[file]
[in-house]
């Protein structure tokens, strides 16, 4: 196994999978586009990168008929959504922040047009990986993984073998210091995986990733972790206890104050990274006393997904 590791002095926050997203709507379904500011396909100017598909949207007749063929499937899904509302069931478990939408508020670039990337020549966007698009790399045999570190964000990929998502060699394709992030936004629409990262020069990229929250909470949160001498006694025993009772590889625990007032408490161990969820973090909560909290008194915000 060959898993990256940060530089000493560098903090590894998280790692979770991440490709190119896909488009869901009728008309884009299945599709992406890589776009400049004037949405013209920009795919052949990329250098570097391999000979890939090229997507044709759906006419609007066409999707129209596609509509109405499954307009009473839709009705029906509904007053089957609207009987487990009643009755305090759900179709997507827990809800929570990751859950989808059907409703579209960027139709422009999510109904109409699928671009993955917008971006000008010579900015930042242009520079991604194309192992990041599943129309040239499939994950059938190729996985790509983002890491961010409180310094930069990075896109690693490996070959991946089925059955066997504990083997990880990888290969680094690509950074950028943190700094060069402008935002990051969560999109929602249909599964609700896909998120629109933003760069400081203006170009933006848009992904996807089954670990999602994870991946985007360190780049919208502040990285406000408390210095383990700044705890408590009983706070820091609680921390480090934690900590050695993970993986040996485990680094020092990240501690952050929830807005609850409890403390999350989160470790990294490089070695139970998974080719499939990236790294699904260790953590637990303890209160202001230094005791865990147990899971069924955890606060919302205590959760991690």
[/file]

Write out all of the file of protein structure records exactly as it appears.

[in-house]
């Protein structure tokens, strides 16, 4: 196994999978586009990168008929959504922040047009990986993984073998210091995986990733972790206890104050990274006393997904 590791002095926050997203709507379904500011396909100017598909949207007749063929499937899904509302069931478990939408508020670039990337020549966007698009790399045999570190964000990929998502060699394709992030936004629409990262020069990229929250909470949160001498006694025993009772590889625990007032408490161990969820973090909560909290008194915000 060959898993990256940060530089000493560098903090590894998280790692979770991440490709190119896909488009869901009728008309884009299945599709992406890589776009400049004037949405013209920009795919052949990329250098570097391999000979890939090229997507044709759906006419609007066409999707129209596609509509109405499954307009009473839709009705029906509904007053089957609207009987487990009643009755305090759900179709997507827990809800929570990751859950989808059907409703579209960027139709422009999510109904109409699928671009993955917008971006000008010579900015930042242009520079991604194309192992990041599943129309040239499939994950059938190729996985790509983002890491961010409180310094930069990075896109690693490996070959991946089925059955066997504990083997990880990888290969680094690509950074950028943190700094060069402008935002990051969560999109929602249909599964609700896909998120629109933003760069400081203006170009933006848009992904996807089954670990999602994870991946985007360190780049919208502040990285406000408390210095383990700044705890408590009983706070820091609680921390480090934690900590050695993970993986040996485990680094020092990240501690952050929830807005609850409890403390999350989160470790990294490089070695139970998974080719499939990236790294699904260790953590637990303890209160202001230094005791865990147990899971069924955890606060919302205590959760991690």